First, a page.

The Wall Street Journal's Sarah Lueck and David Rogers describe yesterday's detainee accord as "crucial for Republicans" while Noting that Republicans privately admit that completing work on warrantless surveillance of communications in and out of the US "will be difficult" to complete before lawmakers go home for the elections.
Washington Post editorial headline: "The Abuse Can Continue: Senators won't authorize torture, but they won't prevent it, either." LINK
USA Today's coverage of the deal: LINK
The New York Times: LINK
Politics of immigration:
During a year unlikely to pass the Senate's broader immigration reform, the House approved three immigration bills House GOP leaders described as a matter of urgency in sealing the border. USA Today has the story. LINK
Republicans are hoping to shore up their base by passing an immigration law that President Bush said yesterday he would sign. Besides the 700 mile fence along the border, the House also passed a bill outlawing tunneling under the border and closed loopholes that Republicans believe have slowed the deportation of aliens.
The Washington Times sums it up. LINK
The Washington Post's ed board writes that the most disappointing aspect of the enforcement-only immigration measures that have recently passed the House is the "passive posture of President Bush." LINK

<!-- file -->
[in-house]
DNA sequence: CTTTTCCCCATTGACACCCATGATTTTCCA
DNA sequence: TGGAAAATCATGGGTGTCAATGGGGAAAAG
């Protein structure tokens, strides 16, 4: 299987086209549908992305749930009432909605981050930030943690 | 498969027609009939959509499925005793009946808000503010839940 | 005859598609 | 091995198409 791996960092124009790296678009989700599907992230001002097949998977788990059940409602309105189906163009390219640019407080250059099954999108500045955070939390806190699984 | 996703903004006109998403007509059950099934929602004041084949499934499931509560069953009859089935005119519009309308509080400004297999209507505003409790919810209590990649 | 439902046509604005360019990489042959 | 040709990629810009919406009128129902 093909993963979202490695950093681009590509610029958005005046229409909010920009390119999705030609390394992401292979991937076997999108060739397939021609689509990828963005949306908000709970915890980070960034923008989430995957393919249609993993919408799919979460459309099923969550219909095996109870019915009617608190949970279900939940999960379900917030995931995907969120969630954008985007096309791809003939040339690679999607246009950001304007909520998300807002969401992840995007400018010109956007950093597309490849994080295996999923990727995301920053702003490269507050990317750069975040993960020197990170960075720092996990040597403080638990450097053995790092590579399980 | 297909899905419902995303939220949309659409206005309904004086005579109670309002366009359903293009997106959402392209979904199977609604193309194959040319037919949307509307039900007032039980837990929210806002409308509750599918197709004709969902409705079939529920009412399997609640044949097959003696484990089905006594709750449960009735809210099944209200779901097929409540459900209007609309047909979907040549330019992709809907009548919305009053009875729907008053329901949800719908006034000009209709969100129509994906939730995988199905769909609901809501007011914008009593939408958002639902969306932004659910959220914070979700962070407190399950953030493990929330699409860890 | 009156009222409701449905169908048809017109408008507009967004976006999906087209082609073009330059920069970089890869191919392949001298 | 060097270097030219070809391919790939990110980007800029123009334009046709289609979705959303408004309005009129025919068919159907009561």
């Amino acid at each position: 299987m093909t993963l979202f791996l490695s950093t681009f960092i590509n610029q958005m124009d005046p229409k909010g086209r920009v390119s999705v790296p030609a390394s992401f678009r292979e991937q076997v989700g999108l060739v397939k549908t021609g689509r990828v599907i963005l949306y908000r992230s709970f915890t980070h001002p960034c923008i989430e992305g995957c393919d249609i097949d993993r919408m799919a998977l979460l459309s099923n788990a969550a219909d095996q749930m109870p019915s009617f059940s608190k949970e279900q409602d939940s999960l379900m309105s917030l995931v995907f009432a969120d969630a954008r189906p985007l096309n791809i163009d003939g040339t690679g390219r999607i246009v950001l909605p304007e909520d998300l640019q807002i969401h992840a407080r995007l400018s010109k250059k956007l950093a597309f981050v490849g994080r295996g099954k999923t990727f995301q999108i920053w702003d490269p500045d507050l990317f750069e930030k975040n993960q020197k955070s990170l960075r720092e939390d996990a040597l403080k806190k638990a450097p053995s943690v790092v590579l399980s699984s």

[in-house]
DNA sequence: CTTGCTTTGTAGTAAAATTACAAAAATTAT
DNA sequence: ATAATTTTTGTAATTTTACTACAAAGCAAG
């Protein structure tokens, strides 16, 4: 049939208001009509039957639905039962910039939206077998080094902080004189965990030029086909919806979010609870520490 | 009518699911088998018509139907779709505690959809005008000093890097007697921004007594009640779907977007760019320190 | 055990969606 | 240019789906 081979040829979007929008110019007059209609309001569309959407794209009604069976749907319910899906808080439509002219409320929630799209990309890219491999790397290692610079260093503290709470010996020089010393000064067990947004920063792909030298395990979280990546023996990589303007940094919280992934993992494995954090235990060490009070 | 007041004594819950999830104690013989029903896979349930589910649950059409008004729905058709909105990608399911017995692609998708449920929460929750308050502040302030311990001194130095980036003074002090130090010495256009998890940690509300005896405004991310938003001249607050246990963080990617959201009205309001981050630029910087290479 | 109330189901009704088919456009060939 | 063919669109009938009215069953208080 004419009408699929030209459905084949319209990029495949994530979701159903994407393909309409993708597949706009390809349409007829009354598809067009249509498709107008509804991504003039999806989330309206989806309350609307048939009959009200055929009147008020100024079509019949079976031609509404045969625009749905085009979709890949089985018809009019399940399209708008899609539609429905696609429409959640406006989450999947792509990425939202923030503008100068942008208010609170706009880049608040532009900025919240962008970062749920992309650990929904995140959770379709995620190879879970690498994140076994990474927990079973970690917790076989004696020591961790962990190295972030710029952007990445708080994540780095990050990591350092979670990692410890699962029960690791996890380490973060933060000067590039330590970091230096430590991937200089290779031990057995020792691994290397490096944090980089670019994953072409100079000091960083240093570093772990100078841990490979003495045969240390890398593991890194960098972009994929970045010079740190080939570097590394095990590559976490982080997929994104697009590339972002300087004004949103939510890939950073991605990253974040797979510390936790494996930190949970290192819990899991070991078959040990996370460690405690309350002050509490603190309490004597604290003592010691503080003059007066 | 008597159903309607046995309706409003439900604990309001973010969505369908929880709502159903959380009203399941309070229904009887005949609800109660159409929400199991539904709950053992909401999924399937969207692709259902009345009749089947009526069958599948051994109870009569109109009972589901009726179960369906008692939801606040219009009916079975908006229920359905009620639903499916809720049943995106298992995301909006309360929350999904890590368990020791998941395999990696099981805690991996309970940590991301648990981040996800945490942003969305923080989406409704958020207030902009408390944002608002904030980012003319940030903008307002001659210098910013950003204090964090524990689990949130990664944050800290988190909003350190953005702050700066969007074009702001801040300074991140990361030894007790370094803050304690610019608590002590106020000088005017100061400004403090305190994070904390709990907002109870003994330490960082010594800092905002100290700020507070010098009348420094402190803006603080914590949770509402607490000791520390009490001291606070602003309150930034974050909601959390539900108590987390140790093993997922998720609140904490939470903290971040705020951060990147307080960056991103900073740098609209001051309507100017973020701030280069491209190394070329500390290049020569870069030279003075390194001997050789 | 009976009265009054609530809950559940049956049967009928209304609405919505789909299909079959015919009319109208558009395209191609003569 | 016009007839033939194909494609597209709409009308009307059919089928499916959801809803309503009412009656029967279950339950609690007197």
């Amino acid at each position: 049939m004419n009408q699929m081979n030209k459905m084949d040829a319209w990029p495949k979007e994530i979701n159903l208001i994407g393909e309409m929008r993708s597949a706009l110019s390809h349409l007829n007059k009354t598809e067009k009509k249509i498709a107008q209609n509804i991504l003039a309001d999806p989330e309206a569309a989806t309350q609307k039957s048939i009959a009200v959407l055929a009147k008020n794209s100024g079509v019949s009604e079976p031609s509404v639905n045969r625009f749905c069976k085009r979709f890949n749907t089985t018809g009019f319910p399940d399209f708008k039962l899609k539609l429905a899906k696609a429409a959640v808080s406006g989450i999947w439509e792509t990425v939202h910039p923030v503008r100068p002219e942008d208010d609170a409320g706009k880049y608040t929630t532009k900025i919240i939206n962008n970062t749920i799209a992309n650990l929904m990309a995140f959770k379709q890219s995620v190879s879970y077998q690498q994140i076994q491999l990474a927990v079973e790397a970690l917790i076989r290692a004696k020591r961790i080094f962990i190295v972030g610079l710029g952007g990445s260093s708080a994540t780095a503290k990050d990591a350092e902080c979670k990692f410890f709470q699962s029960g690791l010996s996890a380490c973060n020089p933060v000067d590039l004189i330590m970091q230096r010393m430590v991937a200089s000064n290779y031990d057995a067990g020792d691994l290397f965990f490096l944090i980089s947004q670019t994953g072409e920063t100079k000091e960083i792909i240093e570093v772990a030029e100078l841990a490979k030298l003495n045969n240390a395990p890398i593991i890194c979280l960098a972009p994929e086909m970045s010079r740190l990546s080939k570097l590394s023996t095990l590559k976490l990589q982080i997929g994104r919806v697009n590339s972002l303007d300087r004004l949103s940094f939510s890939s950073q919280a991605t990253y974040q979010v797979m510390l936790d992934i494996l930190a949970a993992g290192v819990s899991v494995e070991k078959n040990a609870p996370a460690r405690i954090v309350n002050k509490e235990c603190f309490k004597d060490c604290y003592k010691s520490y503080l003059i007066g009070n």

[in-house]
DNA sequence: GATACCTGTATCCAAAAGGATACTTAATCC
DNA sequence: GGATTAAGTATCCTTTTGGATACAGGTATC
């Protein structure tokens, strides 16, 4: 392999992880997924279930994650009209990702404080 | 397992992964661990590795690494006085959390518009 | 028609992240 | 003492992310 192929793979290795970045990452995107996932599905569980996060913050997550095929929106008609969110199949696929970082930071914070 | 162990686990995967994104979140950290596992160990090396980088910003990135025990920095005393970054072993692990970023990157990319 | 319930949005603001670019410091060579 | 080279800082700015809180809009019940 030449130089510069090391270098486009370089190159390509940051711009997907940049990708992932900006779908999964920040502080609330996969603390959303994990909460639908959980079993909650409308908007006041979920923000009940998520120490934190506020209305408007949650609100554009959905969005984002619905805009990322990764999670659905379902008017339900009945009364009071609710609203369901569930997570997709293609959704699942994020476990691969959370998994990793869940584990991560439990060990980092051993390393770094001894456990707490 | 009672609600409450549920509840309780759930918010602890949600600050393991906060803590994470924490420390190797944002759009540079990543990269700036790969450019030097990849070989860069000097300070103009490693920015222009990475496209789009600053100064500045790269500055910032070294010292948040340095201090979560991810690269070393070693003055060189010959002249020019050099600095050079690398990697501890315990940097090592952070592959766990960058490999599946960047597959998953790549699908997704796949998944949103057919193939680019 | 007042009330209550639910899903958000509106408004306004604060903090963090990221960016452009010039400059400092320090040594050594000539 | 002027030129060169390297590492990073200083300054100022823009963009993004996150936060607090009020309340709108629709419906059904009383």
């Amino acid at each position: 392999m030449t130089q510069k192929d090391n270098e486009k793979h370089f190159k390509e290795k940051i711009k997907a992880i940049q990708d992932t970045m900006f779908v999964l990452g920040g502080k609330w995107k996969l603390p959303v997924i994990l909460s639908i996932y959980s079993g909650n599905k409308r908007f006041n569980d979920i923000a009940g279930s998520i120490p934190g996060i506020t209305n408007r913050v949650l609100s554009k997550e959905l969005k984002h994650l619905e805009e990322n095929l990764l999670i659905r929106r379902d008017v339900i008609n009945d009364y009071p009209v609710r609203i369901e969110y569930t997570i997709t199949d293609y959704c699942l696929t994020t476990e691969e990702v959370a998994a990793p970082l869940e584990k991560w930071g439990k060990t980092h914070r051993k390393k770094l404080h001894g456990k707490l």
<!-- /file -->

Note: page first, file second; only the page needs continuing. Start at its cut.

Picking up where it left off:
Politics of Iraq:
Former President Clinton tells Bloomberg News that the war in Iraq "hasn't helped" the war on terror. LINK
Howard Dean finally agreed to appear simultaneously with Ken Mehlman. . . in print. In dueling op-eds in the Wall Street Journal, RNC Chairman Ken Mehlman maligns Democrats for "truly" seeming to believe that Iraq is "completely separate from the greater war on terror."
Meanwhile, DNC Chairman Howard Dean maligns Republicans for a set of policies that he says amount to "a war on American families."
The Washington Post's E.J. Dionne seems to think that the survival chances of a Republican Party "led by a former oilman from Texas will depend in large part on whether gas prices keep falling." LINK
"Plummeting gasoline prices and a buoyant stock market may be weakening the power of the economy as an issue for Democrats less than seven weeks before U.S. congressional elections," writes Bloomberg's Matthew Benjamin. LINK
Nicely teeing up today's "Values Voter Summit," the USA Today takes a look at the evangelical vote -- a reliable Republican constituency in the past -- which may not be sliding into the ballot box as easily as it has in previous cycles. Christian conservatives appear unsatisfied with the Administration's lack of attention to values issues and may stay home on Election Day. LINK
The Hill's Jonathan Kaplan muses on the resurgence of 1982 issues in the 2006 campaign. LINK
John Harwood writes in the Wall Street Journal's Washington Wire that Democratic insiders "worry" about the age of those slated for important chairmanships if the House changes hands. "Dingell of Energy and Commerce is 80 years old, Conyers of Judiciary is 77, and Rangel of Ways and Means is 76 -- each more than a decade older than Republican chairman."